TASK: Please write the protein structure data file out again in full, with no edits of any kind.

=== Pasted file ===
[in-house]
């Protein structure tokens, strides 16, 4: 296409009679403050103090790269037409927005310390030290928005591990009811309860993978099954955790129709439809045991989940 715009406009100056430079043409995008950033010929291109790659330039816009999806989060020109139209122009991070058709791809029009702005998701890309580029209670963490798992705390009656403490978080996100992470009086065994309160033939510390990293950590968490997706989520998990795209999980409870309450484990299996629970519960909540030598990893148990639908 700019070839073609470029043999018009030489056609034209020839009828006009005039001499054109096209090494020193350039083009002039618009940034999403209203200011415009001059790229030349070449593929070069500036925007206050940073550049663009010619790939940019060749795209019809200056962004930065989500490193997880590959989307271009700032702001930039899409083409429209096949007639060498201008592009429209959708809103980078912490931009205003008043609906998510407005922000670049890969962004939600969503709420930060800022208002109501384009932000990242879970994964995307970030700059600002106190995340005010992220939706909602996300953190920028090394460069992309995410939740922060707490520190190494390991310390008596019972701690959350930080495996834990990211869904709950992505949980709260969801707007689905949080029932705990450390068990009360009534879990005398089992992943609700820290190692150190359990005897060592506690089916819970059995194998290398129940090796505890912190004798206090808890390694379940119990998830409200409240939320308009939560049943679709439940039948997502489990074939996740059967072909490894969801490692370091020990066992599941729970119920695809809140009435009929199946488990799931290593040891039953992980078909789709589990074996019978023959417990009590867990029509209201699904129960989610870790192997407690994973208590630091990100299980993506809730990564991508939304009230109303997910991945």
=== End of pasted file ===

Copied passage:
[in-house]
């Protein structure tokens, strides 16, 4: 296409009679403050103090790269037409927005310390030290928005591990009811309860993978099954955790129709439809045991989940 715009406009100056430079043409995008950033010929291109790659330039816009999806989060020109139209122009991070058709791809029009702005998701890309580029209670963490798992705390009656403490978080996100992470009086065994309160033939510390990293950590968490997706989520998990795209999980409870309450484990299996629970519960909540030598990893148990639908 700019070839073609470029043999018009030489056609034209020839009828006009005039001499054109096209090494020193350039083009002039618009940034999403209203200011415009001059790229030349070449593929070069500036925007206050940073550049663009010619790939940019060749795209019809200056962004930065989500490193997880590959989307271009700032702001930039899409083409429209096949007639060498201008592009429209959708809103980078912490931009205003008043609906998510407005922000670049890969962004939600969503709420930060800022208002109501384009932000990242879970994964995307970030700059600002106190995340005010992220939706909602996300953190920028090394460069992309995410939740922060707490520190190494390991310390008596019972701690959350930080495996834990990211869904709950992505949980709260969801707007689905949080029932705990450390068990009360009534879990005398089992992943609700820290190692150190359990005897060592506690089916819970059995194998290398129940090796505890912190004798206090808890390694379940119990998830409200409240939320308009939560049943679709439940039948997502489990074939996740059967072909490894969801490692370091020990066992599941729970119920695809809140009435009929199946488990799931290593040891039953992980078909789709589990074996019978023959417990009590867990029509209201699904129960989610870790192997407690994973208590630091990100299980993506809730990564991508939304009230109303997910991945």